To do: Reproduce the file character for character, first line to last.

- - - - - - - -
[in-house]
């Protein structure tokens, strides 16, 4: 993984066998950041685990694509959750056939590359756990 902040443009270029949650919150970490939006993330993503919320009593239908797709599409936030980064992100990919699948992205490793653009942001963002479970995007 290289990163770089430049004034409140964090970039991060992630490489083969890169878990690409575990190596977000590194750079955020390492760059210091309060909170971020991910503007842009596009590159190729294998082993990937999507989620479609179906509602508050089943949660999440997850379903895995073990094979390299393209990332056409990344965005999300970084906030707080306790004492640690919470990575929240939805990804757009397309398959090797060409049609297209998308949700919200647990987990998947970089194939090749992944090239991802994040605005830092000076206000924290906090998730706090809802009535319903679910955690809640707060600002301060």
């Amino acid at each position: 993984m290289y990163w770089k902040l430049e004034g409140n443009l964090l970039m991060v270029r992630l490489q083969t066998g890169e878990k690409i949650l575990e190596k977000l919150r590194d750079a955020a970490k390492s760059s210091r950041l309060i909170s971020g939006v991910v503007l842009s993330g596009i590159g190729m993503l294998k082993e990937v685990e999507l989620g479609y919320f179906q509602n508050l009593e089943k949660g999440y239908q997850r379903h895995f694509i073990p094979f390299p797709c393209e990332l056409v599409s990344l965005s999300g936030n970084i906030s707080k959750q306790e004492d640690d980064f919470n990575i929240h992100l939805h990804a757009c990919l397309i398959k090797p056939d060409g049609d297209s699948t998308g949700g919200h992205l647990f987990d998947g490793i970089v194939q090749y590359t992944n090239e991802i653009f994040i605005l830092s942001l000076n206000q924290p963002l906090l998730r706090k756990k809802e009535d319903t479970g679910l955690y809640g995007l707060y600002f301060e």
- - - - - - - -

[in-house]
């Protein structure tokens, strides 16, 4: 993984066998950041685990694509959750056939590359756990 902040443009270029949650919150970490939006993330993503919320009593239908797709599409936030980064992100990919699948992205490793653009942001963002479970995007 290289990163770089430049004034409140964090970039991060992630490489083969890169878990690409575990190596977000590194750079955020390492760059210091309060909170971020991910503007842009596009590159190729294998082993990937999507989620479609179906509602508050089943949660999440997850379903895995073990094979390299393209990332056409990344965005999300970084906030707080306790004492640690919470990575929240939805990804757009397309398959090797060409049609297209998308949700919200647990987990998947970089194939090749992944090239991802994040605005830092000076206000924290906090998730706090809802009535319903679910955690809640707060600002301060």
């Amino acid at each position: 993984m290289y990163w770089k902040l430049e004034g409140n443009l964090l970039m991060v270029r992630l490489q083969t066998g890169e878990k690409i949650l575990e190596k977000l919150r590194d750079a955020a970490k390492s760059s210091r950041l309060i909170s971020g939006v991910v503007l842009s993330g596009i590159g190729m993503l294998k082993e990937v685990e999507l989620g479609y919320f179906q509602n508050l009593e089943k949660g999440y239908q997850r379903h895995f694509i073990p094979f390299p797709c393209e990332l056409v599409s990344l965005s999300g936030n970084i906030s707080k959750q306790e004492d640690d980064f919470n990575i929240h992100l939805h990804a757009c990919l397309i398959k090797p056939d060409g049609d297209s699948t998308g949700g919200h992205l647990f987990d998947g490793i970089v194939q090749y590359t992944n090239e991802i653009f994040i605005l830092s942001l000076n206000q924290p963002l906090l998730r706090k756990k809802e009535d319903t479970g679910l955690y809640g995007l707060y600002f301060e």